Arguing that NEET would go against Tamil Nadu’s socio-economic objectives, she urged then PM Manmohan Singh to drop the review petition.

The introduction of NEET would confound the implementation of these policy initiatives and socio-economic objectives of the State, since we would have to fall in line with the regulations of the national test, which did not have such enabling provisions. The national test would be out of tune with the prevailing socio-economic milieu and administrative requirements of Tamil Nadu. The reported move of the Union Health Minister in seeking to file a review petition before the Supreme Court of India to reintroduce NEET should be immediately dropped. The Government of India should accept the decision of the Hon’ble Supreme Court without seeking a review.

June 2014: Withdraw Review Petition, Abide by SC

The following year, after the BJP swept to power at the Centre, Jayalalithaa presented Prime Minister Narendra Modi a memorandum, with the state’s wish-list. One of the issues covered in the June 2014 memorandum was NEET. Quickly summarising Tamil Nadu’s objections to the common entrance examination, Jayalalithaa urged PM Modi “to review the stand taken by the UPA government and withdraw the review petition and abide by the decision of the Hon’ble Supreme Court.”

October 2015: Infringes upon State’s rights

Jayalalithaa shot off another letter to PM Modi in October 2015 following reports that the Centre was attempting to reintroduce NEET.

“Tamil Nadu strongly objects to any such purported fresh attempts by the Government of India to review the judgement of the Supreme Court seeking re-introduction of NEET or by introducing it in any other name or manner, as it infringes upon the state’s rights and admission policies to medical institutions in Tamil Nadu,” said Jayalalithaa.

The then CM was also quick to remind the PM of the Tamil Nadu government’s “consistent stand that rural students and students from poorer socio-economic backgrounds were unable to compete with urban elite students in such Common Entrance Examinations, which are designed to favour the urban elite.”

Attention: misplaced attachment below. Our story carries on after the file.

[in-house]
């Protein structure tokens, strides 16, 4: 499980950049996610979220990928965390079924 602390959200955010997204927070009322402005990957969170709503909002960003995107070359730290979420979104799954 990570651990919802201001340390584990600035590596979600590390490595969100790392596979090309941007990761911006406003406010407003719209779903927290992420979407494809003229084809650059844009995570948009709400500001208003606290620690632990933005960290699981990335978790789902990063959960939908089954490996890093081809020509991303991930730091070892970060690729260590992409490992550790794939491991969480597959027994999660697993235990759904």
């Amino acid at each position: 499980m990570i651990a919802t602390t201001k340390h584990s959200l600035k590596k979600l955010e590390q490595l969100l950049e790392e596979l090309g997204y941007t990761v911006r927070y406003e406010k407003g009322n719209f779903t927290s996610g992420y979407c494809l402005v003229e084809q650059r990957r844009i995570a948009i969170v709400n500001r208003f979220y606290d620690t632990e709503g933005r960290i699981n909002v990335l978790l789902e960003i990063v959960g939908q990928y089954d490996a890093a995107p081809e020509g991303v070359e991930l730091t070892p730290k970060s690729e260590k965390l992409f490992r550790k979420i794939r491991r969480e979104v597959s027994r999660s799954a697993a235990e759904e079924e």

May 2016: Ensure State Is Not Forced Implement NEET in Future

The last letter Jayalalithaa wrote to the prime minister over the issue of NEET before her demise was on 25 May 2016, just days after she won the 2016 Assembly Election. She began by thanking Modi for the “speedy promulgation of an Ordinance” exempting Tamil Nadu from NEET for the year 2016-2017.

She wrote, “While the Ordinance would temporarily address the issue for the current year, Tamil Nadu’s situation is distinct and different from other States.” She reiterated that the state had taken a number of steps over the years to ensure a level playing field for rural students, including abolishing a common entrance examination. Jayalalithaa concluded her letter requesting that “necessary measures may be taken to ensure that Tamil Nadu is permitted to continue its existing fair and transparent system of admission to medical colleges and dental colleges in the State and not forced to implement the NEET even in the future.”

A year-and-a-half late, would Jayalalithaa have made good on her 2016 poll promise of “sparing students the ordeal” of appearing for NEET? Could the late CM have prevailed upon the Centre to endorse the draft ordinance? While the questions may alas be hypothetical, what is certain is that Jayalalithaa would have registered the state’s strong objections to NEET.

(This story was originally published in TheNews Minute)